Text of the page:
Cold weather worsens miseries of homelessness for Rohingya refugees in India

It’s afternoon and many Rohingya women are waiting in a queue to receive blankets offered by an NGO. Some are angry since they haven’t received any blankets yet. Over the last few days northern India has had freezing weather and that has worsened misery of homelessness for the refugees living in makeshift tents.

Zahid Hussein has come out of his shanty to have some sunlight. He says he is worried as his child has developed a skin disease that’s getting worse and worse. He asked me to come to his shanty, where he is living with his family in appalling conditions.

Activists say such treatment of the community is against the Indian ethos, which consider the world as one family.

In recent years, a vicious expulsion campaign has shed more light on the way India treats specific communities.

Rights activists have been urging the government to adopt a uniform refugee policy, which treats refugees equally regardless of their faith or ethnicity.

Thousands of Rohingya refugees in India are braving the cold weather and live makeshift tents across the Indian Subcontinent. These people, who always face the threat of detention and deportation, are here struggling for survival.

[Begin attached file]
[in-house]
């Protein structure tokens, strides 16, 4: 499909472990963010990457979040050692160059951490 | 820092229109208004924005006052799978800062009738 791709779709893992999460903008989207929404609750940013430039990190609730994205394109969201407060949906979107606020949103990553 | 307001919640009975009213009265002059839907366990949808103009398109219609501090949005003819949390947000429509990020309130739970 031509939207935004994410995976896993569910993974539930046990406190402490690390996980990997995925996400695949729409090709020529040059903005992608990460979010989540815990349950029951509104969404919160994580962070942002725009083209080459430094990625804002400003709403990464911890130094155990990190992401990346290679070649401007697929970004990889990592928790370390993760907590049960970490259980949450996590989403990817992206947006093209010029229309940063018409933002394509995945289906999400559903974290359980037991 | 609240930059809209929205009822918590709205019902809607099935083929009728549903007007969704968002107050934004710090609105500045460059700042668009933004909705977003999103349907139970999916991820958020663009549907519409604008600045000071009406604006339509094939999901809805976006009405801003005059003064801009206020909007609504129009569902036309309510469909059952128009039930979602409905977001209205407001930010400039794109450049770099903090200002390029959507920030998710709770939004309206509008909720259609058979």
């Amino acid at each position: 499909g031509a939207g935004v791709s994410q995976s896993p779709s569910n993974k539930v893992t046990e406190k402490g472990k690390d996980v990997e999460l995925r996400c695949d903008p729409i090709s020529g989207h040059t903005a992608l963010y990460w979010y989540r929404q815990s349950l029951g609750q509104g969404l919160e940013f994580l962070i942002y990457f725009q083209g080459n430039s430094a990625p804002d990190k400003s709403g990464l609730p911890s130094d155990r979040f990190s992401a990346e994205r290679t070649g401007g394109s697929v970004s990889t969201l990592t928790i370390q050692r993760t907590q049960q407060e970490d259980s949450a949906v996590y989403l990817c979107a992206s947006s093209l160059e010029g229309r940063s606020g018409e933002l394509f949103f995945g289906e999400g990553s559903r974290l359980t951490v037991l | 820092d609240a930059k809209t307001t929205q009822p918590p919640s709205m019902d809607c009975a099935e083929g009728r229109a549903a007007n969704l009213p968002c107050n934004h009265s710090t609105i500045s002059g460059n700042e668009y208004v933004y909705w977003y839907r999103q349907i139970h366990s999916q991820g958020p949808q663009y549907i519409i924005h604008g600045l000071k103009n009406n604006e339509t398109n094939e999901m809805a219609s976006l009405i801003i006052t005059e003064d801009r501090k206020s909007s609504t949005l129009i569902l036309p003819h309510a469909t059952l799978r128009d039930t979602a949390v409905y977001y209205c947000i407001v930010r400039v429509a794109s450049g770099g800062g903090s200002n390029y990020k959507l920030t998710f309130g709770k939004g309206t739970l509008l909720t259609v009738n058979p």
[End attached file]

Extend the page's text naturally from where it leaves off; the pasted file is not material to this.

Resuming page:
Many refugees I spoke with shared heart-wrenching stories with me, and most of them kept asking why their voice is not being heard in this age of technology.

Based on official estimates, India is home to some 40,000 Rohingya refugees. But independent reports suggest the real figure stands at hundreds of thousands.

Rohingya Muslims are being treated as illegal immigrants in India and elsewhere after fleeing Myanmar. Activists in India have stressed the urgent need to protect the Rohingya rights as refugees.


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